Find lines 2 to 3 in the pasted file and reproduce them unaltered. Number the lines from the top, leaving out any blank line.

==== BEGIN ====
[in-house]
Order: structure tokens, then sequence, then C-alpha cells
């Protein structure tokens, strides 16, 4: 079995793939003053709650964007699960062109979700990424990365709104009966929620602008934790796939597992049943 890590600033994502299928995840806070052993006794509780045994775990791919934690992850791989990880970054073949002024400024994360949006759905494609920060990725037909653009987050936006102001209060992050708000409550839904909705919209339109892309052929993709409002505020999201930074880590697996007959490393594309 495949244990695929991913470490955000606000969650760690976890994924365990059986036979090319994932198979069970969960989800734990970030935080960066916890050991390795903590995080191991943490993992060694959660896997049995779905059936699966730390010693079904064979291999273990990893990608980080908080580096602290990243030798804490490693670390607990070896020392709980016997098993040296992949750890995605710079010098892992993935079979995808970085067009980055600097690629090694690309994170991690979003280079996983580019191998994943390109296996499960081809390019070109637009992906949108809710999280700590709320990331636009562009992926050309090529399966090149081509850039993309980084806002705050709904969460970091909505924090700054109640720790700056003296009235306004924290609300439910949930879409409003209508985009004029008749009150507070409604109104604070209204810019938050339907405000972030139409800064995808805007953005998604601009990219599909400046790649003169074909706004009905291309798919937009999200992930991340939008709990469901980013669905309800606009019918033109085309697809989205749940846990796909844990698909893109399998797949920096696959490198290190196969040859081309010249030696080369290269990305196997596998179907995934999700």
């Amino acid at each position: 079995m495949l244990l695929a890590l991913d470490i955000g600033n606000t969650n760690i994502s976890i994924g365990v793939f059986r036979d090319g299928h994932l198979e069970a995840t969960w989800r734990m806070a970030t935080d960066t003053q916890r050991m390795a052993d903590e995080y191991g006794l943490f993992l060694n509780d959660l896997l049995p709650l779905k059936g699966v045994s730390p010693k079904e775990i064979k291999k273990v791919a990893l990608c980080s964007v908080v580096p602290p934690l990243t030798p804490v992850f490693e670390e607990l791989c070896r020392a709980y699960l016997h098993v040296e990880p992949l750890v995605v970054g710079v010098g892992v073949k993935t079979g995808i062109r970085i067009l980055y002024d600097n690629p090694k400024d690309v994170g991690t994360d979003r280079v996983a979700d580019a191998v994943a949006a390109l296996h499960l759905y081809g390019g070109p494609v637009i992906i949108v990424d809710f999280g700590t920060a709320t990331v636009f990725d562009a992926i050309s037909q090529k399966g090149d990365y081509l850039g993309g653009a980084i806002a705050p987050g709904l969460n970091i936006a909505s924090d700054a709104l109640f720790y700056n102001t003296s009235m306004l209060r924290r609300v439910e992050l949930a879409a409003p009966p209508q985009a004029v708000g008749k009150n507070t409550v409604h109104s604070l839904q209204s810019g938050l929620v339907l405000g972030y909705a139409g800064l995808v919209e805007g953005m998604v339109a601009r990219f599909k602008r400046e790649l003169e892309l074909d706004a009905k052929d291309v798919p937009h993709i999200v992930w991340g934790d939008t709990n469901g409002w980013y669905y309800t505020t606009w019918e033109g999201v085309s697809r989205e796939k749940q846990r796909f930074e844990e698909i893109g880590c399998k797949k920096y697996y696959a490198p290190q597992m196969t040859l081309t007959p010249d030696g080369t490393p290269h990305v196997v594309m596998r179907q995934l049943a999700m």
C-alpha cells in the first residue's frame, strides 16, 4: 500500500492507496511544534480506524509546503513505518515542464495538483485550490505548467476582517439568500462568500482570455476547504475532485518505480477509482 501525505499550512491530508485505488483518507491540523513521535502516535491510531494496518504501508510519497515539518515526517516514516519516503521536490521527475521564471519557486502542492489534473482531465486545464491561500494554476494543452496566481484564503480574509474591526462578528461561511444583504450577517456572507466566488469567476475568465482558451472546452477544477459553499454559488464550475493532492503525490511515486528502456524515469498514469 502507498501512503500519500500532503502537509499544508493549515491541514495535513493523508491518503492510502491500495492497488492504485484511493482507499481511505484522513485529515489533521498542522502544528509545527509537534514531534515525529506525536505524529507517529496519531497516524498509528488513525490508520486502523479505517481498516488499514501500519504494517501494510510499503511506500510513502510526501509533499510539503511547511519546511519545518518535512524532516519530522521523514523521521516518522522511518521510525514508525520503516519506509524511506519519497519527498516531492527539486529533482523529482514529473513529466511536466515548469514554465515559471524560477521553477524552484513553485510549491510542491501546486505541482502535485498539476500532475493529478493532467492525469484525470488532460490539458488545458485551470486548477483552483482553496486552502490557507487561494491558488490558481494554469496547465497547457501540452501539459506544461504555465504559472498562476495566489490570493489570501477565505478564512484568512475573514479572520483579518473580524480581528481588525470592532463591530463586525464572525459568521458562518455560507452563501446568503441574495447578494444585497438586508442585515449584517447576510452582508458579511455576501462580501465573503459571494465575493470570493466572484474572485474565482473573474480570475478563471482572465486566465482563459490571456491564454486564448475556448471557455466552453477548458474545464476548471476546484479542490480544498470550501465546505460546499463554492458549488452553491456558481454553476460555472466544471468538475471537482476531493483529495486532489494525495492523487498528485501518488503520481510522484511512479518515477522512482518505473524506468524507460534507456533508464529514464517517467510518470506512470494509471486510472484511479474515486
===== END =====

Order: structure tokens, then sequence, then C-alpha cells
């Protein structure tokens, strides 16, 4: 079995793939003053709650964007699960062109979700990424990365709104009966929620602008934790796939597992049943 890590600033994502299928995840806070052993006794509780045994775990791919934690992850791989990880970054073949002024400024994360949006759905494609920060990725037909653009987050936006102001209060992050708000409550839904909705919209339109892309052929993709409002505020999201930074880590697996007959490393594309 495949244990695929991913470490955000606000969650760690976890994924365990059986036979090319994932198979069970969960989800734990970030935080960066916890050991390795903590995080191991943490993992060694959660896997049995779905059936699966730390010693079904064979291999273990990893990608980080908080580096602290990243030798804490490693670390607990070896020392709980016997098993040296992949750890995605710079010098892992993935079979995808970085067009980055600097690629090694690309994170991690979003280079996983580019191998994943390109296996499960081809390019070109637009992906949108809710999280700590709320990331636009562009992926050309090529399966090149081509850039993309980084806002705050709904969460970091909505924090700054109640720790700056003296009235306004924290609300439910949930879409409003209508985009004029008749009150507070409604109104604070209204810019938050339907405000972030139409800064995808805007953005998604601009990219599909400046790649003169074909706004009905291309798919937009999200992930991340939008709990469901980013669905309800606009019918033109085309697809989205749940846990796909844990698909893109399998797949920096696959490198290190196969040859081309010249030696080369290269990305196997596998179907995934999700």